Dog First Aid Kit For Your Canine Companion | The Prepared Pet Owner
Here at Survival Life, we cover the importance of first aid kits often. In my opinion, they are the most necessary kit anyone can carry on their travels. Whether you carry one in your car, your backpack, your purse, your bug out bag, or keep one in your home…they are essential both for you and your furry friend alike! Read on to learn about what to keep in a dog first aid kit. Be prepared for an emergency situation with your canine companion.
Dog First Aid Kit For Your Canine Companion
Our beloved canines are a big part of our lives – they are family! Whether we go on a day hike, or spend a weekend at the lake camping, there they are at our side. They are man’s best friend after all.
When you bring them on a camping trip (for example) you packed their favorite toy, their doggie bed, their food, their food/water bowls, their leash, and their favorite dog treats. But, what about a first aid kit? If you don’t have a first aid kit for your canine companion, no worries! In this article, I’ll go over everything they will need. Their first aid kits are very similar to ours with just a few differences.
I’ll also cover first aid techniques for wound care, what to do if they have a seizure, what to do if they are choking, and what steps to take if your dog has been possibly poisoned.
Disclaimer: Remember that first aid for your furry friend is NOT a substitute for veterinary care but, it may save your dog’s life until they can receive medical treatment from a veterinarian.
First Aid Items for Man’s Best Friend:
- Hydrogen Peroxide
- Antiseptic Solution
- Small Flashlight
- Gauze Tape
- Gauze Pads
- Cotton Balls
- Instant Cold Pack and Instant Hot Pack
- Hand Sanitizer
- Latex Gloves
- Alcohol Pads
- Dog Aspirin (Can be found in the pet section at your local Wal-Mart)
- Any prescriptions that your dog takes on a daily basis
- Soft Blanket
- A muzzle (Even the best tempered dogs can bite when they are in pain)
Other items to consider for their first aid kit are:
- Your dog’s complete medical records including recent vaccinations
- Phone number of your dog’s veterinarian
- The phone number for an emergency veterinary hospital (When traveling make sure to include an emergency clinic in the area of where you’re going to be)
- Phone numbers for Poison Control: Animal Poison Control (ASPCA) (888) 426-4435. National Animal Poison Control Center (800) 548-2423.
First Aid Techniques
If your canine companion becomes injured it is important that you learn the basics of first aid techniques. As I said before, these techniques are not to take the place of veterinary care but, these techniques can save your dog’s life until they are able to receive medical treatment.
- Clean area with hydrogen peroxide using cotton balls. (You can use alcohol swabs but, it will most likely sting which will possibly make your dog jumpy and/or slightly aggressive, which will make it more difficult to dress their wound.)
- Place pressure with gauze or a clean cloth to stop any bleeding.
- If there is debris, flush the wound with clean water.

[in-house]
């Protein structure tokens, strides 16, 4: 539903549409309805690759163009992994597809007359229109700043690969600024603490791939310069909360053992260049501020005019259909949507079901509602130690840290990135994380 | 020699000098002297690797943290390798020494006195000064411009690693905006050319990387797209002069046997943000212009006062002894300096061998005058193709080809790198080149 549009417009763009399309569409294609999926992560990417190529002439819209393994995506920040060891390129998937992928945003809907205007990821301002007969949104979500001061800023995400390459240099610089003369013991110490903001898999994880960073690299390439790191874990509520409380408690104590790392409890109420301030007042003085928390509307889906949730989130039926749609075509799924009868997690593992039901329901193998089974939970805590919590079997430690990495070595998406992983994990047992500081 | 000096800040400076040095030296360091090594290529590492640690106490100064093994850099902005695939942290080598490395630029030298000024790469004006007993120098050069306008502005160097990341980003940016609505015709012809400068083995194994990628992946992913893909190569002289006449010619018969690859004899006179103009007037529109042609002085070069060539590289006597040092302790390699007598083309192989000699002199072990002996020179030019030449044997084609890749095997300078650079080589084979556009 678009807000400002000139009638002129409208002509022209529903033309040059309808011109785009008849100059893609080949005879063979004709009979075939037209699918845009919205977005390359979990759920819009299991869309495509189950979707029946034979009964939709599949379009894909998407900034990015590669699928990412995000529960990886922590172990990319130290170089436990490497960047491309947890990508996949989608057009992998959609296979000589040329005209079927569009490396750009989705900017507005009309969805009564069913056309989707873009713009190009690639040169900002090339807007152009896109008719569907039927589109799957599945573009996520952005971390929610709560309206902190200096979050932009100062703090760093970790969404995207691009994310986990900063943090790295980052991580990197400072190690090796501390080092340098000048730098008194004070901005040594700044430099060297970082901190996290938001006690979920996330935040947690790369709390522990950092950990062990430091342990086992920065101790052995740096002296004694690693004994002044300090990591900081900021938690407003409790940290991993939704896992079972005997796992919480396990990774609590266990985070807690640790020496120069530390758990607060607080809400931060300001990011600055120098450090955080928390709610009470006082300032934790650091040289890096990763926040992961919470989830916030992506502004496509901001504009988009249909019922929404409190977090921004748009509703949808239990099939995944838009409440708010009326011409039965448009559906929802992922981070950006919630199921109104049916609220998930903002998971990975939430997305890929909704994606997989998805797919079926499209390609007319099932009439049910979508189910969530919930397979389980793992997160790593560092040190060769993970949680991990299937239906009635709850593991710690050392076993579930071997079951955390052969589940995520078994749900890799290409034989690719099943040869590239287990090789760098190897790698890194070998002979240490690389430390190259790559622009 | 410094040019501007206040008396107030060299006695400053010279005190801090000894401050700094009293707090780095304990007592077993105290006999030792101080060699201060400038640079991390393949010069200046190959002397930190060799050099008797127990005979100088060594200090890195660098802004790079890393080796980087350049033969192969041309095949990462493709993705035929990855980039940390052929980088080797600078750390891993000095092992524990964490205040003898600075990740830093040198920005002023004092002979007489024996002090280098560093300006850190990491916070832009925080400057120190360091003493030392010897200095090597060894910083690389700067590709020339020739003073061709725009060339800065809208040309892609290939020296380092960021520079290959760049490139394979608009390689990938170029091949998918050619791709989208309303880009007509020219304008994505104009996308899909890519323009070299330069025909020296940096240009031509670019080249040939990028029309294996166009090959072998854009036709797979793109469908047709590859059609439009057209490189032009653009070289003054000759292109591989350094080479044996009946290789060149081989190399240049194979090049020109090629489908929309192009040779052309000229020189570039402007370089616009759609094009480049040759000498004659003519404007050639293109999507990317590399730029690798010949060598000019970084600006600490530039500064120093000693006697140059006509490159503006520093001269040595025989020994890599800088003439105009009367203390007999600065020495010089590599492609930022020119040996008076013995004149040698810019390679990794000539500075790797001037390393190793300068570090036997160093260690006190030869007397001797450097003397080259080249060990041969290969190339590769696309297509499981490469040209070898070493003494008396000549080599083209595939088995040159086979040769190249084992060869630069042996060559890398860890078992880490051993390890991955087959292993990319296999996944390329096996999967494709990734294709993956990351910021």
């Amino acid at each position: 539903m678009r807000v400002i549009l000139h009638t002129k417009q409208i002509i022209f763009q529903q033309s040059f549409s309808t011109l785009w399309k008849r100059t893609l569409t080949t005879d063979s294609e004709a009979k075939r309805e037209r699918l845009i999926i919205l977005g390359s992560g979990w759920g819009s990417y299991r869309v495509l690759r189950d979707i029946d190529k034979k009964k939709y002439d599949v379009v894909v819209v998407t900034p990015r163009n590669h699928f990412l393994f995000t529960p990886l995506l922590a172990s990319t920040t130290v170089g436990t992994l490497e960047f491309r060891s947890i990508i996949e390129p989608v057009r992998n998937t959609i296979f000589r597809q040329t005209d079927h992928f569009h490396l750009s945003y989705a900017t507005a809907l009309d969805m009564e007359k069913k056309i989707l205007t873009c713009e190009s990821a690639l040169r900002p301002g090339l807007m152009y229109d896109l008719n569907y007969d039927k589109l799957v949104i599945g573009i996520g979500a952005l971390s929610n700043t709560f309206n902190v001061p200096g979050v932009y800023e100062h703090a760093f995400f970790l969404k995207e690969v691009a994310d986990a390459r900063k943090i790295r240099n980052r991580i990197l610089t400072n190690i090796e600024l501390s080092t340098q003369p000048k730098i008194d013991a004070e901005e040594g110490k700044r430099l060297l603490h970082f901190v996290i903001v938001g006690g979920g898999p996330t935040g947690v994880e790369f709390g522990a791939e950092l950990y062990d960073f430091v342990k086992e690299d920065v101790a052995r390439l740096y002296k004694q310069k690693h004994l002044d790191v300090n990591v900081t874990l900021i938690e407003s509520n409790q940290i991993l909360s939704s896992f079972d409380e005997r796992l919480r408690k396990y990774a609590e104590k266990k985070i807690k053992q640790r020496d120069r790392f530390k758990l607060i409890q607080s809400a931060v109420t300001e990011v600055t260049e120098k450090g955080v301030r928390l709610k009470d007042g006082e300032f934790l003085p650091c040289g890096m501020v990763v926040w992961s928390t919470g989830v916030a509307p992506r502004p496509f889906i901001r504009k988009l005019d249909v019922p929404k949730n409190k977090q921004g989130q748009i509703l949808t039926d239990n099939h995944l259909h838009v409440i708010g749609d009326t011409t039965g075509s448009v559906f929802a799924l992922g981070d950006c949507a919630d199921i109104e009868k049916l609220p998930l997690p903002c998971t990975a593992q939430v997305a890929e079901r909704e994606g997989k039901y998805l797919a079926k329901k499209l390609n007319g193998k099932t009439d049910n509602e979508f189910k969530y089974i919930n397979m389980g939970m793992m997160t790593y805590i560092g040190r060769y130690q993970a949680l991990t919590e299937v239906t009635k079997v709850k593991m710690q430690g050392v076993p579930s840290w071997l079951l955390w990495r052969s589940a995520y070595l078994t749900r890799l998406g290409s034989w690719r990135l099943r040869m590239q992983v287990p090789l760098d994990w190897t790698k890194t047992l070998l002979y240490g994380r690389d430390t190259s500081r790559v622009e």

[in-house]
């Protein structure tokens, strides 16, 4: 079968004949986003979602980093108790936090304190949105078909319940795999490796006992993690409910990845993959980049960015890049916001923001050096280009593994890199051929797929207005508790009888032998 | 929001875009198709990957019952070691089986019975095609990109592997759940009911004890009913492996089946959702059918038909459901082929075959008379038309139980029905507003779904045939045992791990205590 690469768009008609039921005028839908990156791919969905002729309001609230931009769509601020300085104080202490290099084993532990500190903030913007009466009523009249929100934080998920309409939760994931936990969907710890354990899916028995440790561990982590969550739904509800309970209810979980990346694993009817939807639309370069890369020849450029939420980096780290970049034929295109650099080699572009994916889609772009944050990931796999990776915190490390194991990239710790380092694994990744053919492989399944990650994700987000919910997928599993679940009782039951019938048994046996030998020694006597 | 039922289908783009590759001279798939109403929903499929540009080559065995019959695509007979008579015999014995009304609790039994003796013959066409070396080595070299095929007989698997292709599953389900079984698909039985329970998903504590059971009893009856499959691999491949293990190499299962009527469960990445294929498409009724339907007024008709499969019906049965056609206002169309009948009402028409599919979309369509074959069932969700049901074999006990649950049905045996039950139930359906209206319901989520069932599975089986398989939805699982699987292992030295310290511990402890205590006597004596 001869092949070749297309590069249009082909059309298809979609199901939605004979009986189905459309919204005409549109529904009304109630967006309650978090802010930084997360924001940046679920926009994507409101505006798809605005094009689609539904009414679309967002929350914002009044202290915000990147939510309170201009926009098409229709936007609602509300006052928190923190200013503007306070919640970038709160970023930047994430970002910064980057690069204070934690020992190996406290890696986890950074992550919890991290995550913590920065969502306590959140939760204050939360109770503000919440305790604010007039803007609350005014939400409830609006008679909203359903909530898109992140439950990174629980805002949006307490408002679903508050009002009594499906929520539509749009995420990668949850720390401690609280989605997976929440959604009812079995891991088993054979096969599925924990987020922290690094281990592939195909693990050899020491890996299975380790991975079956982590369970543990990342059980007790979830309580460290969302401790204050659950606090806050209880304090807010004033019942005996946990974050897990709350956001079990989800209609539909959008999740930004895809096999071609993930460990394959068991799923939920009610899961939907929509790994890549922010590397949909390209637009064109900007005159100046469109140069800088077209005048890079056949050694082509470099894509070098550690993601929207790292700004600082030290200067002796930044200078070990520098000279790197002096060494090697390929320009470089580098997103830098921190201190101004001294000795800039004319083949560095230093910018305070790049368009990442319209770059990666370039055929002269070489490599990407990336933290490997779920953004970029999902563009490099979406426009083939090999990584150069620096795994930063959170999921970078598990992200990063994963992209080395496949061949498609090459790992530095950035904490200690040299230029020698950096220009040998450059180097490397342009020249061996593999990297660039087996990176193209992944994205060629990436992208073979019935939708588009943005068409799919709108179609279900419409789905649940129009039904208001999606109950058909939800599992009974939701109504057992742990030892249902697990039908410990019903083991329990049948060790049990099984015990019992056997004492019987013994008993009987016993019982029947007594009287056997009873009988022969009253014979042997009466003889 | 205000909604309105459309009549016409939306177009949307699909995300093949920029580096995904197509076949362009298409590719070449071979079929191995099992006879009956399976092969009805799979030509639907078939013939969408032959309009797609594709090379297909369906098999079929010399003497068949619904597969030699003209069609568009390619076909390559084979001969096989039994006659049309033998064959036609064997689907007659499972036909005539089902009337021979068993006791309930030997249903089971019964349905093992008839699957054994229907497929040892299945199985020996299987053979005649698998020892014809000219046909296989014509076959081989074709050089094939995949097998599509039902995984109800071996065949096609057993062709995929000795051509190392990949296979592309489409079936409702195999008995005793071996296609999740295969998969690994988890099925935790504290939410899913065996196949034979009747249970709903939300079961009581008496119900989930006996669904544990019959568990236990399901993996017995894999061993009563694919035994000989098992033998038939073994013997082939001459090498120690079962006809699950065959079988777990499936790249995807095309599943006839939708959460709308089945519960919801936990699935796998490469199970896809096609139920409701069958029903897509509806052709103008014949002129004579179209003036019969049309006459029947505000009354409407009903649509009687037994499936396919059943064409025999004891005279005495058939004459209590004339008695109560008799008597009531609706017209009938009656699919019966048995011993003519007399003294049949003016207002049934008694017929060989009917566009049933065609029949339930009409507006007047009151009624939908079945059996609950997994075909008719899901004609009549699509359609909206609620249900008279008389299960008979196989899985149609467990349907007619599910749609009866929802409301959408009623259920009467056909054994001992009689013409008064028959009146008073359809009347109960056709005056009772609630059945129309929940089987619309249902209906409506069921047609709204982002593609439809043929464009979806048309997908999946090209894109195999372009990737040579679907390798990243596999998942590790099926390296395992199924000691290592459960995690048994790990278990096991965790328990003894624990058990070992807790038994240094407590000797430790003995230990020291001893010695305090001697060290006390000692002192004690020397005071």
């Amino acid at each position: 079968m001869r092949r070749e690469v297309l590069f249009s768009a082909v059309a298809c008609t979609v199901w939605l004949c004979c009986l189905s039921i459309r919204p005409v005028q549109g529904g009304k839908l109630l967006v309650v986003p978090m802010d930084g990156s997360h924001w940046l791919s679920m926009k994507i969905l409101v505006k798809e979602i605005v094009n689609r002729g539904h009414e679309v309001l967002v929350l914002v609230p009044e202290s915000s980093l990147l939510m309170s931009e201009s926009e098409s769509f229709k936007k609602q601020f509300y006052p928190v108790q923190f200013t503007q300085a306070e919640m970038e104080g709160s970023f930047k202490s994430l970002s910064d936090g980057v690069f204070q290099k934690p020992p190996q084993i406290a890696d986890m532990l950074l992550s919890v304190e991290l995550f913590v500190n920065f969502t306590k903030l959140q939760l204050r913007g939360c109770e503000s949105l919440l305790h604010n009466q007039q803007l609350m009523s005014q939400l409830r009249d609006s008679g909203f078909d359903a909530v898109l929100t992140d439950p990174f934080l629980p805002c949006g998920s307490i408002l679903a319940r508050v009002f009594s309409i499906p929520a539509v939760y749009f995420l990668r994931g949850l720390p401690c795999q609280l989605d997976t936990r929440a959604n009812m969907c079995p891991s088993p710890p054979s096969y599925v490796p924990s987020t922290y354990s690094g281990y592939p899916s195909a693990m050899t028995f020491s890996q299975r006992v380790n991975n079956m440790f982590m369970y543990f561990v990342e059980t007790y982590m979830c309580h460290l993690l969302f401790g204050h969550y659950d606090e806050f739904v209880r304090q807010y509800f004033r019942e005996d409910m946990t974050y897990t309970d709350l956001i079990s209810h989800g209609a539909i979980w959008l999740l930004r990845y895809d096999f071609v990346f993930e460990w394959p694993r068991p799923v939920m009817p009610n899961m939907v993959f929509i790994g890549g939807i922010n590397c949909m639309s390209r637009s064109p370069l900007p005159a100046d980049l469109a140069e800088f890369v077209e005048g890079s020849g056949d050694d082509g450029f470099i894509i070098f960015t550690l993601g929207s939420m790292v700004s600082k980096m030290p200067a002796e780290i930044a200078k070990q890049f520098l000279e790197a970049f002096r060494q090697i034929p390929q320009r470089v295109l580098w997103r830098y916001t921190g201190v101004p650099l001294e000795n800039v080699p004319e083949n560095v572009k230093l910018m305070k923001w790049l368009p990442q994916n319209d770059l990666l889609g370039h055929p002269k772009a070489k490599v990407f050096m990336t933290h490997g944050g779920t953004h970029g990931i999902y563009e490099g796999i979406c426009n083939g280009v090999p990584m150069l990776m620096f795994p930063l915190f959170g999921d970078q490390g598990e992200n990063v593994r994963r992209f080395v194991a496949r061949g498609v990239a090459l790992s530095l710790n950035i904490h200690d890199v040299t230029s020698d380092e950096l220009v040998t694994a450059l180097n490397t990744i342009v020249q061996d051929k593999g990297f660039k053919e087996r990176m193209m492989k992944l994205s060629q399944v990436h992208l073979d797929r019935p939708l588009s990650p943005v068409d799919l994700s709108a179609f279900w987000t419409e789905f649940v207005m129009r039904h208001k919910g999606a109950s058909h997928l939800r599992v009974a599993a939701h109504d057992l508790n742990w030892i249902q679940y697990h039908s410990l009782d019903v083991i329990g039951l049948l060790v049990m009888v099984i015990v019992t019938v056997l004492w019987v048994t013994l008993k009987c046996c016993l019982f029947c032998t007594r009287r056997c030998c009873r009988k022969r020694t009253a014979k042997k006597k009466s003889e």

- For deep wounds, or severe bleeding, keep pressure on the wound until you can get your dog to a veterinarian.
- The most important thing is to protect them from self-injury.
- DO NOT place your fingers or any object in your pet’s mouth.
- Clear the area around your pet to help prevent injury during the seizure.
- DO NOT attempt to restrain your pet but, you can place a hand on their body.
- When the seizure has stopped, contact your veterinarian immediately for further instructions.
- If the seizure does not stop within 3 to 5 minutes or if your dog comes out of the seizure and goes into another one within an hour, transport your dog immediately to the nearest veterinarian!
What To Do If They Are Choking
- If your dog is choking, hold their upper jaw open with one hand and look for the object that they are choking on.
- Unless you can clearly see and grasp the object, DO NOT put your fingers into the dog’s mouth or throat.
- With smaller dogs, lift their back legs into the air so gravity can help dislodge the object.
- If you can’t remove the object, using the heel of your hand, deliver 4-5 sharp blows on your dog between their shoulder blades.
What To Do If You Suspect Your Dog Has Been Poisoned
- If you suspect poisoning, seek care immediately.
- If you cannot get to the veterinarian right away, call poison control immediately! Again the phone numbers for poison control are: Animal Poison Control (ASPCA) (888) 426-4435. National Animal Poison Control Center (800) 548-2423.
Check out my previous articles, How to Prepare Bug Out Bags for Your Beloved Pets and If You’re Cold, Your Pets Are Too | Keeping Your Pets Safe in the Winter to keep your pets prepared, warm, and safe!
For awesome survival gear you can’t make at home, check out the Survival Life Store!
Are you in need of some dog first aid kit supplies? Check out a few of these options:
- If you’re looking for an all-inclusive Pet First Aid Kit, this is for you!
- Maybe you need something a little more concise to take with you on daily hikes with your best friend. Check out this Canine Friendly Pocket Pet First Aid Kit
- If you want to be able to better identify the symptoms of your dog, then this book, Dog First Aid: A Field Guide to Emergency Care for the Outdoor Dog, is perfect for you.
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